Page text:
“Bill’s retirement marks the end of an era and the continuation of the rock-solid foundation of safety he built during his years at the Museum. I can’t imagine the shift in mindset required to move from a manufacturing to a museum operation and from a private business to a public venue. Bill’s “family” grew a whole lot bigger with the addition of thousands of guests. Staff gravitated to his compassion and humor when discussing dry or difficult topics or making hard and sometimes unpopular decisions. No matter, I always knew Bill took his role seriously and had the best interest of the Museum family in mind. Bill’s impact will remain long after his physical retirement. For me, “What would Bill do?” will forever drive my personal decisions around safety. Thank you for taking good care of your Museum family, Bill.”

Bill keeping an eye on safety on the deck of GlassBarge somewhere in New York State, 2019.

Joe Frick, sales associate and summer campus manager, Corning Museum of Glass

“When I think about Bill, it’s easy to list adjectives that describe the kind of leader he is: informative, resourceful, supportive, unassuming, committed, and sincere. He educated me as Campus Manager, trusted me to do it, and didn’t hover over me. He will certainly be missed by me.”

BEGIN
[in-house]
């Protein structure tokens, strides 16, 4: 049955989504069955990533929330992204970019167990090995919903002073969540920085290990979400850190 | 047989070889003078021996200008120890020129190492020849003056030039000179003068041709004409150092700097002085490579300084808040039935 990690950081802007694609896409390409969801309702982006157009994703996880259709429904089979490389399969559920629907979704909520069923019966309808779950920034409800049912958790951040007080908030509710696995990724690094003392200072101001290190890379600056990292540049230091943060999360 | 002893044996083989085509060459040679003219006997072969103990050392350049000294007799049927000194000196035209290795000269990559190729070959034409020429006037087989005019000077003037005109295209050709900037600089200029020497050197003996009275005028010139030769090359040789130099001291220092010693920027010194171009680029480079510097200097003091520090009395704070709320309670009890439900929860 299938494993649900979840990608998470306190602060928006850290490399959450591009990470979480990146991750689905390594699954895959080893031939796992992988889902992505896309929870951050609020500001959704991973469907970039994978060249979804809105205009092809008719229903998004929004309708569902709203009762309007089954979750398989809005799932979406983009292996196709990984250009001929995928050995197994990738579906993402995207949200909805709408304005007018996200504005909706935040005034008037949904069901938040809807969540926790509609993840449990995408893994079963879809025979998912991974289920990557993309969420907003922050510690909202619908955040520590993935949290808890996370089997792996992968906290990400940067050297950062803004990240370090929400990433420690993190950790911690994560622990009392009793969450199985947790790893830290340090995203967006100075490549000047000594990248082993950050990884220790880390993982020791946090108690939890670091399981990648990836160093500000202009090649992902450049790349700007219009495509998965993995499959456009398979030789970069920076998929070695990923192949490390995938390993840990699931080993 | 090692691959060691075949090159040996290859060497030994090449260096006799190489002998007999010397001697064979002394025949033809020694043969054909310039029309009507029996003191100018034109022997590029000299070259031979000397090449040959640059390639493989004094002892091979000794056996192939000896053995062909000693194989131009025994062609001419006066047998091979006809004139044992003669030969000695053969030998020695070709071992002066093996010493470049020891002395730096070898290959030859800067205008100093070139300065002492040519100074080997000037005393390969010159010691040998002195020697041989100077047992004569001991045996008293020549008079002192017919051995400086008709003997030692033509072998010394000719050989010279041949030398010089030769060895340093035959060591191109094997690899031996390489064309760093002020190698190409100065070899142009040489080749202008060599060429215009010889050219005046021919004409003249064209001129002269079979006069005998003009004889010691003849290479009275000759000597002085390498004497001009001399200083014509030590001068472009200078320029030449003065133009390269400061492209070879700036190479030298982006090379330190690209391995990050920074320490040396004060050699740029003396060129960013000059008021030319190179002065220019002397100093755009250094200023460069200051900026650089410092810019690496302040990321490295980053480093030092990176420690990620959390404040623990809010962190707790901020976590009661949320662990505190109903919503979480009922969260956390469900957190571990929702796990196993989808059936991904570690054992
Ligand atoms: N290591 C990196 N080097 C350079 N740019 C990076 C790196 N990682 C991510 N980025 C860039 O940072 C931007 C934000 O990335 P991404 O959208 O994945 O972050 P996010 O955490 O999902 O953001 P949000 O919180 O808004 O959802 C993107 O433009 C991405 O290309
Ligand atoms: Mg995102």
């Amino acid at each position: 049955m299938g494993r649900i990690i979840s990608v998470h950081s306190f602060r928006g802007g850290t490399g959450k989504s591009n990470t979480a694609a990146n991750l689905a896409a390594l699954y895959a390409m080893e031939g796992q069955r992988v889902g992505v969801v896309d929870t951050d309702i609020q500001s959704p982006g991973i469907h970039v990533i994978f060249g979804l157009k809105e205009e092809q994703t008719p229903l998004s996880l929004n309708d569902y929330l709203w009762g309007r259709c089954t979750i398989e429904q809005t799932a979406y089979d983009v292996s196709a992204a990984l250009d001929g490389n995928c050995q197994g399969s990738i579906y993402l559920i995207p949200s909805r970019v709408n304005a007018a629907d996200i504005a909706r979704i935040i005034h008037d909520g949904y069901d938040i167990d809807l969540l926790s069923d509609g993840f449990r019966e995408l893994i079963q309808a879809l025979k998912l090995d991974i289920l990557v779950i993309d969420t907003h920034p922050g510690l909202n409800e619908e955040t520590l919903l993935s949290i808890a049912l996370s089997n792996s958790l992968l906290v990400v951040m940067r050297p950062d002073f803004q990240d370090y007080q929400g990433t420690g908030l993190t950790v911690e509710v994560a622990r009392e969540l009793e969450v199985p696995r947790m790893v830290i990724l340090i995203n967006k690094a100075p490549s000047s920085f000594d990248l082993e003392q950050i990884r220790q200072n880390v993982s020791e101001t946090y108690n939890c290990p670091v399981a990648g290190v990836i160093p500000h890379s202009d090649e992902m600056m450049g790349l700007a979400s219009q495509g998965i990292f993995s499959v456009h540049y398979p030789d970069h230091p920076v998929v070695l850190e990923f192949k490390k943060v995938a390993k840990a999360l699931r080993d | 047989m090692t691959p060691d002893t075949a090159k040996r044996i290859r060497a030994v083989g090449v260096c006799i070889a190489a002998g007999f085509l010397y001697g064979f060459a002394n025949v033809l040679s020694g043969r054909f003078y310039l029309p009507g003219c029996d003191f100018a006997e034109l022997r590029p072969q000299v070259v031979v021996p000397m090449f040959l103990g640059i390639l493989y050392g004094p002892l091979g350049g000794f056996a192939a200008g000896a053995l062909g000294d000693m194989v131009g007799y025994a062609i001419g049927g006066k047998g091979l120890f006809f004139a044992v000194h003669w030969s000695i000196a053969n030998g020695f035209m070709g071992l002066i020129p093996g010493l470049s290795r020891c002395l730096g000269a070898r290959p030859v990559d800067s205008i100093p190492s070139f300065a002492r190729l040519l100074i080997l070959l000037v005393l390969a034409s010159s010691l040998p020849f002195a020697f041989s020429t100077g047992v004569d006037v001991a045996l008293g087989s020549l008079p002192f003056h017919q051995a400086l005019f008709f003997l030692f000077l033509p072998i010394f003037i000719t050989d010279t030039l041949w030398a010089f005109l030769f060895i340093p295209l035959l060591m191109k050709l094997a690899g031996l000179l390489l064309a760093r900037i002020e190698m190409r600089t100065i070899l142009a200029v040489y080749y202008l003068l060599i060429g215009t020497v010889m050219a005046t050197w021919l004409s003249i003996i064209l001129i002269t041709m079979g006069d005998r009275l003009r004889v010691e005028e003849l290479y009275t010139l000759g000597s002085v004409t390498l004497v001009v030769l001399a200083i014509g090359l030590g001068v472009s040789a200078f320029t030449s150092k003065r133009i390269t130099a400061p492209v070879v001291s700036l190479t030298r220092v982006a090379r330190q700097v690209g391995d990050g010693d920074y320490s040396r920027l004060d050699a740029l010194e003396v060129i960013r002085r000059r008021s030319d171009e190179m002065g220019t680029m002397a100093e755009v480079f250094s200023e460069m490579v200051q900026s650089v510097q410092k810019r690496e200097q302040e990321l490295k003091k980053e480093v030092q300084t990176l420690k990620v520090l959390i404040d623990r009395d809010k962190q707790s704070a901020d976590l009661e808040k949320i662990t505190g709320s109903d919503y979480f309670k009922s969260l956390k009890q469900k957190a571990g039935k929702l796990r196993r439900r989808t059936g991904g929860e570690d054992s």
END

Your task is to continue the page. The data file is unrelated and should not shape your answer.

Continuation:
Tim Morgan, manager, inventory control, shipping and receiving, Corning Museum of Glass

“I’ve known Bill since we both started here at the museum 18 years ago. Up until 2020, Bill and I talked pretty much every day and ate lunch together most of those. He was always good for some obscure facts, good advice, and a humorous story for a daily chuckle. As an avid Texas Hold’em player and resident card shark, Bill would routinely re-live the previous evening’s ‘good wins’ and ‘bad beats’ card by card and talk about what strategy would have reversed the losing hands. There was always a conversation or two about the daily stock market trend and retirement too. For Bill, that retirement day has finally come. I wish him happiness, the best of luck, and a set of aces in every hand. Bill will be missed.”